The Burning Love of TeaTime in KanColle Episode 4

Posted by DiGiKerot in Kantai Collection at January 30, 2015 on 1:05 pm

This week on KanCollle, we are distracted from depression with a gag episode, as we enjoy a much appreciated Kongou sisters overload.

There may be a little local bias causing it, even if she does hail from the countries other coast, but Kongou is definitely one of my favourite ship girls. Certainly, she’s top two, possibly top one depending on how I feel about Naka-chan on any particular given day. I’m pretty partial to Mutsu, who actually appears in this episode for more than a few seconds, as well (Infact, I’m pretty sure she continues to be my highest level ship girl). All we are (well, I’m) really missing from the anime at this point are the submarines, as I’m curiously fond of that adorable little war criminal Hachi.

The joke about Kongou, as she explains herself in the episode, is that she was designed and built by Vickers in Northwest England. It evidences itself through a somewhat wonky use of Japanese, her habit of exclaiming or punctuating her sentences with random English, and her entirely justifiable love of proper british TeaTime.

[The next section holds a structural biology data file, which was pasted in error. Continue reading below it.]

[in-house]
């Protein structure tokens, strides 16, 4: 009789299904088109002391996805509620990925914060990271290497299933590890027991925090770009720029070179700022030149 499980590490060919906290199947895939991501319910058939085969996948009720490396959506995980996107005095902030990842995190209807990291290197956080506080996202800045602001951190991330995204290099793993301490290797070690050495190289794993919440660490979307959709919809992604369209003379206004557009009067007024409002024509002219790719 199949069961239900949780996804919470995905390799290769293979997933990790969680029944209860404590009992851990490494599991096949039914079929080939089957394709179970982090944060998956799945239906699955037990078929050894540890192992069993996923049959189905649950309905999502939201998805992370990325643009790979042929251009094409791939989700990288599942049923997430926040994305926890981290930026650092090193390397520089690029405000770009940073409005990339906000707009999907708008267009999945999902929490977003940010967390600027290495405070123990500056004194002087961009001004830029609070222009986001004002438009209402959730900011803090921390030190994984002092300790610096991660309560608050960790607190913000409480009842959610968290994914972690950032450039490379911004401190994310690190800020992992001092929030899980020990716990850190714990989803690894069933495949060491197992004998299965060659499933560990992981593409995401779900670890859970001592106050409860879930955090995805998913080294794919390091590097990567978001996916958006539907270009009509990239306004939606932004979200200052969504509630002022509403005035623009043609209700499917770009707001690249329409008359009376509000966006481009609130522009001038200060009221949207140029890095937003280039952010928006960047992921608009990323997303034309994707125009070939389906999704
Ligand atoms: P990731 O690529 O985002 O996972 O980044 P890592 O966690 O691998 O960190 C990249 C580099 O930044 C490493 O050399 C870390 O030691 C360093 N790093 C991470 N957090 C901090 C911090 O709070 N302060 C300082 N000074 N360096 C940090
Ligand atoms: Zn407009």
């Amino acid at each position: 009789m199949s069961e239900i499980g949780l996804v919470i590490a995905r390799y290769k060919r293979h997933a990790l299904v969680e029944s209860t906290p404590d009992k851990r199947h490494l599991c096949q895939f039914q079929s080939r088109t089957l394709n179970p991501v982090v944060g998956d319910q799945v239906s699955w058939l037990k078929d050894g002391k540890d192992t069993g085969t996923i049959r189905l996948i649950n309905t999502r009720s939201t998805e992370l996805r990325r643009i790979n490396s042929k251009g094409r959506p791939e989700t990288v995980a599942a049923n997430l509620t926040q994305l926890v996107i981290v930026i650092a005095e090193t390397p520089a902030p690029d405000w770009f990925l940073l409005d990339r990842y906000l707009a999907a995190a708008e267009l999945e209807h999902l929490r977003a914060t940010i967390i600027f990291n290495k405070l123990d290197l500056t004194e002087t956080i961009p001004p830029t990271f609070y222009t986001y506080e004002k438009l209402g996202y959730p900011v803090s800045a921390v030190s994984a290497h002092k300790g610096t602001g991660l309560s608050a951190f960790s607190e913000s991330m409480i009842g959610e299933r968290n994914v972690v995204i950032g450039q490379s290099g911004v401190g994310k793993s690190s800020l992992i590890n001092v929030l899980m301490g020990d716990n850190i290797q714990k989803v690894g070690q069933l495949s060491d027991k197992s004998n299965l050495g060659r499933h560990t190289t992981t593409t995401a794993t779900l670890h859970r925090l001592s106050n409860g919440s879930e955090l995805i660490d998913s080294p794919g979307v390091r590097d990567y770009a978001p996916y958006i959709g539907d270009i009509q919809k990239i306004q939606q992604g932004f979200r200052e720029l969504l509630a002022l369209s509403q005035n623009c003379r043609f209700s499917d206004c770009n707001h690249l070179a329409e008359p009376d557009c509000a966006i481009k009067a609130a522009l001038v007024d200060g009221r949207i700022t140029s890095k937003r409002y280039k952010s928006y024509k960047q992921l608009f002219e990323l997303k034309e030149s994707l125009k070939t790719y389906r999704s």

What I wasn’t really expecting coming into this episode is what a bunch of adorably dorky doofuses the entire Kongou class were going to be portrayed as. Not that Kongou herself doesn’t come across as somewhat goofy in the game, but I always saw it as a slightly different, slightly less dumb, kind of goofy. That being said, aside from the attractive design, it’s that kind of goofiness that I always assumed was what made Kongou as popular as she is. Whilst someone like Shimakaze was always likely to be popular based on the fruity design alone, KanColle generally only has a few dozen lines of dialogue in which to capture the entire essence of a character, so it’s little surprise that someone like Kongou who, thanks to the sporadic use of English, has really memorable lines delivered with an extreme degree of enthusiasm has become popular.